organizations on the police, the military, and some members of the judiciary and
civil service. The local chapter of Transparency International is working with
Colombian authorities on a number of anti-corruption measures, including ethics and
entrepreneurial programs.
According to the Heritage report, corruption erodes economic freedom by
introducing “insecurity and uncertainty” into economic relationships. The score for
this component is derived primarily from Transparency International’s Corruption
Perceptions Index (CPI) for 2009, which measures the level of corruption in 180
countries. Other sources include the Country Commerce and Country Report of the U.S.
Trade Representative and the U.S. Department of Commerce’s Country Commercial Guide.
But there are also major expansions of legitimate international businesses.
During the first few weeks of the new year, many new foreign firms announced
investments in Colombia.
“We think that for the short term we will see an important dynamism in the
area of tertiary services, software and information technologies, tourism of
businesses and health, audio-visual production, enterprise and logistic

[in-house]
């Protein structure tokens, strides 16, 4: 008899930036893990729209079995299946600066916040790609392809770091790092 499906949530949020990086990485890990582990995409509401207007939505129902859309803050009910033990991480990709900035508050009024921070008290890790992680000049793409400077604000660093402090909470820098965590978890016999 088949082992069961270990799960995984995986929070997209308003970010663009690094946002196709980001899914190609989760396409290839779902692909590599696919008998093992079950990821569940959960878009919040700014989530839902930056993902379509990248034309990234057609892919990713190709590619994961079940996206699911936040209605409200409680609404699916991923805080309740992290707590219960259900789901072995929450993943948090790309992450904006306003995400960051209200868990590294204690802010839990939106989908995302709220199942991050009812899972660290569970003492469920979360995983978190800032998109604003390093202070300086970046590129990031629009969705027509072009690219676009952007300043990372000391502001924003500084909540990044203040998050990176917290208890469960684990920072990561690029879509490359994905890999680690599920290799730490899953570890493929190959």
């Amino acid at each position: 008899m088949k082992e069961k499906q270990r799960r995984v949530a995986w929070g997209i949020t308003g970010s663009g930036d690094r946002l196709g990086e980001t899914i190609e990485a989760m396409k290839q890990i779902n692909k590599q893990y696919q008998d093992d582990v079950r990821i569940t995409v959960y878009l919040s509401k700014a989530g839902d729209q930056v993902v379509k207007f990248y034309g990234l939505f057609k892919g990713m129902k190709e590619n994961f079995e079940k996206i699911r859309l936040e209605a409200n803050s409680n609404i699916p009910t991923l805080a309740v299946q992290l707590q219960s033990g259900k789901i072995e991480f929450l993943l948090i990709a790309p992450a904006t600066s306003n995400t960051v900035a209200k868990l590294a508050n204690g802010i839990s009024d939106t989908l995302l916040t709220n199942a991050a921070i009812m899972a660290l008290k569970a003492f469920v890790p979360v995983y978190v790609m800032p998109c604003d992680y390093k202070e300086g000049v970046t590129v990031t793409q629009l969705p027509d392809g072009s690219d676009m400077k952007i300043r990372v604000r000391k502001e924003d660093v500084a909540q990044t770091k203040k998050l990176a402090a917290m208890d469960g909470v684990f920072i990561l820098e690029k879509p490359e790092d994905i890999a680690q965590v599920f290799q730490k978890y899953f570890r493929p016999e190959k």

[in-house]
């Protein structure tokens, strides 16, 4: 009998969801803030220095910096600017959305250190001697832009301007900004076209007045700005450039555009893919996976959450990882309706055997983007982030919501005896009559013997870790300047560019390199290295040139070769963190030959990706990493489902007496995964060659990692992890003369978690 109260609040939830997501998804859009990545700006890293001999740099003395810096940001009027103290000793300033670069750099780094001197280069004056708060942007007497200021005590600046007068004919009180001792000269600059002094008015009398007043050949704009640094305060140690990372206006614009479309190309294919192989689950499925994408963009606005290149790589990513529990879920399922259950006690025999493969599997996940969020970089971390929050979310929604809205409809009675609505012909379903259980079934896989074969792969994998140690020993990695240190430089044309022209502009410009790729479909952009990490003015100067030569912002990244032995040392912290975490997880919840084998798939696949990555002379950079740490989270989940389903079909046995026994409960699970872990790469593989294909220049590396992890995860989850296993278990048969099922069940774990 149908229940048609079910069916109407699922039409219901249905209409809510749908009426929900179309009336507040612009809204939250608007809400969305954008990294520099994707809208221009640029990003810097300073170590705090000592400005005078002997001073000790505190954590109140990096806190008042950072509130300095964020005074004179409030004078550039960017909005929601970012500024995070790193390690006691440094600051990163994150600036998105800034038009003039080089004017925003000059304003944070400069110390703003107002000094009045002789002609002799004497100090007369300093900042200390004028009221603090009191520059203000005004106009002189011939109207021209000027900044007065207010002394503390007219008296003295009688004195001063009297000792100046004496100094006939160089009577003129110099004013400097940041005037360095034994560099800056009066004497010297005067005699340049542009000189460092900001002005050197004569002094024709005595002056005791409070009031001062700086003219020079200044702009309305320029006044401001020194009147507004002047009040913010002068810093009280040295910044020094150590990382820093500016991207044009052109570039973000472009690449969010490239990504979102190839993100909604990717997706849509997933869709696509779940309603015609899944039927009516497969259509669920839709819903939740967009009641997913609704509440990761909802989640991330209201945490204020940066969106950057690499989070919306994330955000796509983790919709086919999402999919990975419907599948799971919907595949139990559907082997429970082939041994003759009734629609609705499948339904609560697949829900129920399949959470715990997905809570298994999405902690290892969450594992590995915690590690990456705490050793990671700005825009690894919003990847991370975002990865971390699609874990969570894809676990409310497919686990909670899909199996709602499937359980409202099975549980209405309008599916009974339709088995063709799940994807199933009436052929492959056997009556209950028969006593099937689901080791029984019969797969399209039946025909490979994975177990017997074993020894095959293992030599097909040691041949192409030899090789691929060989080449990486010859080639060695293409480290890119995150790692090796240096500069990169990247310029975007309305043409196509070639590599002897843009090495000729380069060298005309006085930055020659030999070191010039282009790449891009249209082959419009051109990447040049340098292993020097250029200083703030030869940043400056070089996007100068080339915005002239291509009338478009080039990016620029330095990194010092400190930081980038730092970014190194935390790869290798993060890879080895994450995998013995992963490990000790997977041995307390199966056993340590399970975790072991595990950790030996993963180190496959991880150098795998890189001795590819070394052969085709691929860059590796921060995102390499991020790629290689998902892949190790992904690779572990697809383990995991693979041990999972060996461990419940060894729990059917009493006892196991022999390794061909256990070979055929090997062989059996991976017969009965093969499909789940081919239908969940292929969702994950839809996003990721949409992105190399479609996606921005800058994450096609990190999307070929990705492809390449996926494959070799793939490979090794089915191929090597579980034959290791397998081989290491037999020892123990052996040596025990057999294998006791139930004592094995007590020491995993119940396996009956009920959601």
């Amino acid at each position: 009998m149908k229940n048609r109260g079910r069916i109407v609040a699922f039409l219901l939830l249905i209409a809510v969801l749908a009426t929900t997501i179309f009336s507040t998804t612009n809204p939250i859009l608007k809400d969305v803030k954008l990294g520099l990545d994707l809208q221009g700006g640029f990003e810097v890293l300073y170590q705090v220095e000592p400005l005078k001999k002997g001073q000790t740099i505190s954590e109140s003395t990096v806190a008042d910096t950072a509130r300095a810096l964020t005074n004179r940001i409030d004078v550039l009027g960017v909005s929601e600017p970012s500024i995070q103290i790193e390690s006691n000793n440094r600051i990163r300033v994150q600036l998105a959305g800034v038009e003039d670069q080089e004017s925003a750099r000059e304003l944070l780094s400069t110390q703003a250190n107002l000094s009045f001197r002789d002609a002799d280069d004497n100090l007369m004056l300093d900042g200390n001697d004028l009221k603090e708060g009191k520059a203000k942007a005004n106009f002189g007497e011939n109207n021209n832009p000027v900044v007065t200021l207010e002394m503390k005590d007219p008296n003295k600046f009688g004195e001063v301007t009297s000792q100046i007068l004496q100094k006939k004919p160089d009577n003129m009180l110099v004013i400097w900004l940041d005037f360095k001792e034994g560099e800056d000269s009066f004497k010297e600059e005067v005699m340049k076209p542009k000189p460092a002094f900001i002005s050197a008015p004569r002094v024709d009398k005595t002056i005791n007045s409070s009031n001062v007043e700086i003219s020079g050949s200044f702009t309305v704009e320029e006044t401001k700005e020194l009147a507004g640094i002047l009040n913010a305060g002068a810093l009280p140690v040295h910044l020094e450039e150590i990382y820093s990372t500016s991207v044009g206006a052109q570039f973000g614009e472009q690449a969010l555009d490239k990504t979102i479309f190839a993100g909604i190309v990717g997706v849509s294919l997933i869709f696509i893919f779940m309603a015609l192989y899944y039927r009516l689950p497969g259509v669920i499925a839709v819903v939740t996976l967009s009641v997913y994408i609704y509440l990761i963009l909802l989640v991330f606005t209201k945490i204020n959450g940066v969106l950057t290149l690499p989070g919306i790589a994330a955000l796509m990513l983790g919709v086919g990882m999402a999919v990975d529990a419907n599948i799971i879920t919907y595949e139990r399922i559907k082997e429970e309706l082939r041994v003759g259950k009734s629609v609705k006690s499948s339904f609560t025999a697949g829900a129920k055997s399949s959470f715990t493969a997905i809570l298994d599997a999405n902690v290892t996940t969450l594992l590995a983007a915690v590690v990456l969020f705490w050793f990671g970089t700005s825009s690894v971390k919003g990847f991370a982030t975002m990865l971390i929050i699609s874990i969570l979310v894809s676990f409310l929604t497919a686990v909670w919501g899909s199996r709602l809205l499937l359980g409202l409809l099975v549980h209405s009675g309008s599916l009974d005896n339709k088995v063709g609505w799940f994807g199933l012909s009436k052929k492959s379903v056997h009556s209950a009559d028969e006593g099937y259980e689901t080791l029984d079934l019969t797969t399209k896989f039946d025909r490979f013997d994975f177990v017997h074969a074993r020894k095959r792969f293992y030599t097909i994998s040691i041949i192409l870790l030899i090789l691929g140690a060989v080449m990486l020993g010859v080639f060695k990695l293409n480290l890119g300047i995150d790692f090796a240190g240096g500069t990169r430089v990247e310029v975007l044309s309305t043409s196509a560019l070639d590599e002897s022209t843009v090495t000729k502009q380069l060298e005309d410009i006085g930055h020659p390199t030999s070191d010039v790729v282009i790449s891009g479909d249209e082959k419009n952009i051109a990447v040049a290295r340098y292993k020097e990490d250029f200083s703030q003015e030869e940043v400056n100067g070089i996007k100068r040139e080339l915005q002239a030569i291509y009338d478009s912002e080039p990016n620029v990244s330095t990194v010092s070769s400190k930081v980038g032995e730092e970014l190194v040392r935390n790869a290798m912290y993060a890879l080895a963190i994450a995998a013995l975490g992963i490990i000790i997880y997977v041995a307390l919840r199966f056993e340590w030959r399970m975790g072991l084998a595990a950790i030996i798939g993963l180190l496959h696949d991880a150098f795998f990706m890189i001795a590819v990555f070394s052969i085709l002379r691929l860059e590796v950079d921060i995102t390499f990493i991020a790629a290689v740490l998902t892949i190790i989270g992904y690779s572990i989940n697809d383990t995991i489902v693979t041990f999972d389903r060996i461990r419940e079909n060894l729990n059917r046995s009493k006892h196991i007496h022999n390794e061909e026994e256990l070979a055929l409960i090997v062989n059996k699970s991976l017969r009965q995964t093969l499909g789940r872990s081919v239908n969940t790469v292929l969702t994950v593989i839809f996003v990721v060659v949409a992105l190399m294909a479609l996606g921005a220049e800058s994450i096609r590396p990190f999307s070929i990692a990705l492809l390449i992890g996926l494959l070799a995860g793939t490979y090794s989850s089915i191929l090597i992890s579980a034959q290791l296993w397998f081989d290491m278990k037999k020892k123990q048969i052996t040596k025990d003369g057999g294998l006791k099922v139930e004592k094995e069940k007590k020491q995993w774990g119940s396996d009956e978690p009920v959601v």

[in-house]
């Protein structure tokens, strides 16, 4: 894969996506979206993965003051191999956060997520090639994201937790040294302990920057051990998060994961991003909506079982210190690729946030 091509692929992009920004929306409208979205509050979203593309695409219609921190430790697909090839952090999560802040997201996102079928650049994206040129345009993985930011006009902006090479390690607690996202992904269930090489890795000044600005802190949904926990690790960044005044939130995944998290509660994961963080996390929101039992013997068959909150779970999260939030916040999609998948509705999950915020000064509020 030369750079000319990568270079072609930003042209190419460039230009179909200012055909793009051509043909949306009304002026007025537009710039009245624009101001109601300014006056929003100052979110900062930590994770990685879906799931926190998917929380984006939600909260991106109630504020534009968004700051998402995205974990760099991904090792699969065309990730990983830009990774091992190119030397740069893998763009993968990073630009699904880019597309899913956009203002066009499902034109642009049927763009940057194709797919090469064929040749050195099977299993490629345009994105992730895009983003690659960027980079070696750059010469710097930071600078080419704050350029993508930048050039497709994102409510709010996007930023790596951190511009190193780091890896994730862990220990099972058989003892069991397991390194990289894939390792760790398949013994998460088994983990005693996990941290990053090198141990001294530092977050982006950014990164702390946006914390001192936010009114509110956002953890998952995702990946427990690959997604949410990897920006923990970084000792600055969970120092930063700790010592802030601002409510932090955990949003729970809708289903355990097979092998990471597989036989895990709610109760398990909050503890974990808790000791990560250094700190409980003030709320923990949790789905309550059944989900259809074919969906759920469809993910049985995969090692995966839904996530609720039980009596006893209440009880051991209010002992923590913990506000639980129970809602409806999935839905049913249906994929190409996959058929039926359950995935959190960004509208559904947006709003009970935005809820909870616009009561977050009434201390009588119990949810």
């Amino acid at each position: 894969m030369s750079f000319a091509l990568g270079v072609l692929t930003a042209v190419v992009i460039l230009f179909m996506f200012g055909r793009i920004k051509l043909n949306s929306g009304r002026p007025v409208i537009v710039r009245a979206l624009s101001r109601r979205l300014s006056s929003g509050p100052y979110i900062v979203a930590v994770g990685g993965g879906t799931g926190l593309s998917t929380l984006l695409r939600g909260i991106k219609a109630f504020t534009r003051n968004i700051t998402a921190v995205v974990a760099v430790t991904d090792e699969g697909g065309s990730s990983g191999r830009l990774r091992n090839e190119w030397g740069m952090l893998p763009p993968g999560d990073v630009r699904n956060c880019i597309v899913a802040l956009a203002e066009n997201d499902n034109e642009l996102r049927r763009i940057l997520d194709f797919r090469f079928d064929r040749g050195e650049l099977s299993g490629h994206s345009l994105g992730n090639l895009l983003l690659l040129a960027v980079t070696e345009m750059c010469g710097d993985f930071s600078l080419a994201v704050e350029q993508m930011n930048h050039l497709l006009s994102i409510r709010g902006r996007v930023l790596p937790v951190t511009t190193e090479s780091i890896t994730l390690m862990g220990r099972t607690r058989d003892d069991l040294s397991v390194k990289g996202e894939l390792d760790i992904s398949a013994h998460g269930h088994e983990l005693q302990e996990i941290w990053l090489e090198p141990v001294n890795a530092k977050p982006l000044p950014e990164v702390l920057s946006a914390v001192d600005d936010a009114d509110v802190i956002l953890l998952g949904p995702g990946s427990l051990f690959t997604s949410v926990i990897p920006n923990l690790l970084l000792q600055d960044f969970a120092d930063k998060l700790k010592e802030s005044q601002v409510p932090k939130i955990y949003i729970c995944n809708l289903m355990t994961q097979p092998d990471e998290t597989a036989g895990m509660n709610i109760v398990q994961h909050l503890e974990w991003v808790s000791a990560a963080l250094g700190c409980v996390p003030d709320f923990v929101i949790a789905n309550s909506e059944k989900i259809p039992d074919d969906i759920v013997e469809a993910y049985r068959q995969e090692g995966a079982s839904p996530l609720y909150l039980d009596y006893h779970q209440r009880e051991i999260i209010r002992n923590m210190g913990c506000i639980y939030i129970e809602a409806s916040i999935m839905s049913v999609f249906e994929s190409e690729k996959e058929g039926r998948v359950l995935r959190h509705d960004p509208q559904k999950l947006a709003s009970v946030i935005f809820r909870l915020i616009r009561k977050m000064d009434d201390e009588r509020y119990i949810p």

infrastructure and different services specialties,” said Adriana Suárez, executive
director of INNVEST in Bogota, an economic development agency in Colombia, told
Diálogo magazine.

Significant improvements

Overall, 25 of Latin America’s 29 countries posted gains in economic freedom
last year. Just three reported a decline. Costa Rica and, surprisingly, Haiti
demonstrated significant improvement in 2010.
“Overall, the region continues to become more open to trade and investment
and to address regulatory reform,” the Heritage report said. “But weakness in
intellectual property, the courts, and the rule of law keep most countries in the
region mired in or slightly below the middle of the pack.”
Chile ranks as the freest economy in Latin America. Its economy is freer than